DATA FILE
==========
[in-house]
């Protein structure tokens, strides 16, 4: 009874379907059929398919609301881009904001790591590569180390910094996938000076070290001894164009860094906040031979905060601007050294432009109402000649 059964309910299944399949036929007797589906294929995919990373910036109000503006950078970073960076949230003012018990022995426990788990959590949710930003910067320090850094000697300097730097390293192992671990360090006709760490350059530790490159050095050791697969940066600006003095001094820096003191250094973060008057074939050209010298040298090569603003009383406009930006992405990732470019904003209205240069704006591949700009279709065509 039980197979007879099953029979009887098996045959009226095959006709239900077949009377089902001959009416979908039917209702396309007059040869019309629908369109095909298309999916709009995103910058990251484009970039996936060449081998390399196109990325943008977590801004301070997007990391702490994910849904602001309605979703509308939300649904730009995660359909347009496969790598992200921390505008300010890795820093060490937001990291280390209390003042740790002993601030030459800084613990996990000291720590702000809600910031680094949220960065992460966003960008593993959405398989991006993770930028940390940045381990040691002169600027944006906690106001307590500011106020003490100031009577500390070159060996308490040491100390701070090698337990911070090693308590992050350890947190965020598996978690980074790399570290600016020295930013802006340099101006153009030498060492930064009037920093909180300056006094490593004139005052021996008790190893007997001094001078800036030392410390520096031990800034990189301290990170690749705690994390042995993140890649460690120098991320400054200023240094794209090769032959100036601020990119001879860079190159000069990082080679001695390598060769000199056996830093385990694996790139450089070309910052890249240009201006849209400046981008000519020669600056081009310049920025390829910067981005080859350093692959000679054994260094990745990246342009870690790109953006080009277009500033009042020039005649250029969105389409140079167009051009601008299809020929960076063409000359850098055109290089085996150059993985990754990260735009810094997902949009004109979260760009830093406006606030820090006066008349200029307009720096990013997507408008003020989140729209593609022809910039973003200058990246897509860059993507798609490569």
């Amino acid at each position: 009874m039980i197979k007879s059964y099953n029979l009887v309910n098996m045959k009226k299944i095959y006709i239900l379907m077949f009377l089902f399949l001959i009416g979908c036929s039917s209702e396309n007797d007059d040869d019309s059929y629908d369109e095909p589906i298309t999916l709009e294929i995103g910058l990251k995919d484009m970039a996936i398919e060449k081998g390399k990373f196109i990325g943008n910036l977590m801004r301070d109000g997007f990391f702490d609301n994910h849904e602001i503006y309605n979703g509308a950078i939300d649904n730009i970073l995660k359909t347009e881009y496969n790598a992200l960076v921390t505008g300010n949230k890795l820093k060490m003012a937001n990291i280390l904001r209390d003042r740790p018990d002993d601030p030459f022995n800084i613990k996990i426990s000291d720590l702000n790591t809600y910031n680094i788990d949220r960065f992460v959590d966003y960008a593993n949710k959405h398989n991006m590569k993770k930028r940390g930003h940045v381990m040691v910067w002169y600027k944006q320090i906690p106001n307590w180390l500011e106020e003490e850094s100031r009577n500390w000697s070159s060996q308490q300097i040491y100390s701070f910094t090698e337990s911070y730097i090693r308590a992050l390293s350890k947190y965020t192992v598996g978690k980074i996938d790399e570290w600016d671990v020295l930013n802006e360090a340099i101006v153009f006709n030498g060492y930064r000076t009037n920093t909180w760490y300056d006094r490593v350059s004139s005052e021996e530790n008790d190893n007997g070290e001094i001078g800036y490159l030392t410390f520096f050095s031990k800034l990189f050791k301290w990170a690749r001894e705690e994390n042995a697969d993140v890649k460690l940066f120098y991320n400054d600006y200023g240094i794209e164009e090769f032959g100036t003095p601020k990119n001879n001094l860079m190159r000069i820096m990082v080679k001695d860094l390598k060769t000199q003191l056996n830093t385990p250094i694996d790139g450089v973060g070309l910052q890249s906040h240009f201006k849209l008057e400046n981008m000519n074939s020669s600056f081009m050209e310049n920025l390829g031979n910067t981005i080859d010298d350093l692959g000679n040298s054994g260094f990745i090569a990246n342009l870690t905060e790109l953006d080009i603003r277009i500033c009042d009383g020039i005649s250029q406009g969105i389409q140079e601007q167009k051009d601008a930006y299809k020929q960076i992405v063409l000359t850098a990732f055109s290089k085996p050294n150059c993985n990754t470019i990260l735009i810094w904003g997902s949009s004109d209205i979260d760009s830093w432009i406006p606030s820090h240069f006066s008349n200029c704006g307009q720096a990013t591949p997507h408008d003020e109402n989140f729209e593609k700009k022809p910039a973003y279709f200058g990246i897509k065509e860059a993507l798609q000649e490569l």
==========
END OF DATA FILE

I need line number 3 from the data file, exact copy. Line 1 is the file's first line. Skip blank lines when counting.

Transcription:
């Amino acid at each position: 009874m039980i197979k007879s059964y099953n029979l009887v309910n098996m045959k009226k299944i095959y006709i239900l379907m077949f009377l089902f399949l001959i009416g979908c036929s039917s209702e396309n007797d007059d040869d019309s059929y629908d369109e095909p589906i298309t999916l709009e294929i995103g910058l990251k995919d484009m970039a996936i398919e060449k081998g390399k990373f196109i990325g943008n910036l977590m801004r301070d109000g997007f990391f702490d609301n994910h849904e602001i503006y309605n979703g509308a950078i939300d649904n730009i970073l995660k359909t347009e881009y496969n790598a992200l960076v921390t505008g300010n949230k890795l820093k060490m003012a937001n990291i280390l904001r209390d003042r740790p018990d002993d601030p030459f022995n800084i613990k996990i426990s000291d720590l702000n790591t809600y910031n680094i788990d949220r960065f992460v959590d966003y960008a593993n949710k959405h398989n991006m590569k993770k930028r940390g930003h940045v381990m040691v910067w002169y600027k944006q320090i906690p106001n307590w180390l500011e106020e003490e850094s100031r009577n500390w000697s070159s060996q308490q300097i040491y100390s701070f910094t090698e337990s911070y730097i090693r308590a992050l390293s350890k947190y965020t192992v598996g978690k980074i996938d790399e570290w600016d671990v020295l930013n802006e360090a340099i101006v153009f006709n030498g060492y930064r000076t009037n920093t909180w760490y300056d006094r490593v350059s004139s005052e021996e530790n008790d190893n007997g070290e001094i001078g800036y490159l030392t410390f520096f050095s031990k800034l990189f050791k301290w990170a690749r001894e705690e994390n042995a697969d993140v890649k460690l940066f120098y991320n400054d600006y200023g240094i794209e164009e090769f032959g100036t003095p601020k990119n001879n001094l860079m190159r000069i820096m990082v080679k001695d860094l390598k060769t000199q003191l056996n830093t385990p250094i694996d790139g450089v973060g070309l910052q890249s906040h240009f201006k849209l008057e400046n981008m000519n074939s020669s600056f081009m050209e310049n920025l390829g031979n910067t981005i080859d010298d350093l692959g000679n040298s054994g260094f990745i090569a990246n342009l870690t905060e790109l953006d080009i603003r277009i500033c009042d009383g020039i005649s250029q406009g969105i389409q140079e601007q167009k051009d601008a930006y299809k020929q960076i992405v063409l000359t850098a990732f055109s290089k085996p050294n150059c993985n990754t470019i990260l735009i810094w904003g997902s949009s004109d209205i979260d760009s830093w432009i406006p606030s820090h240069f006066s008349n200029c704006g307009q720096a990013t591949p997507h408008d003020e109402n989140f729209e593609k700009k022809p910039a973003y279709f200058g990246i897509k065509e860059a993507l798609q000649e490569l």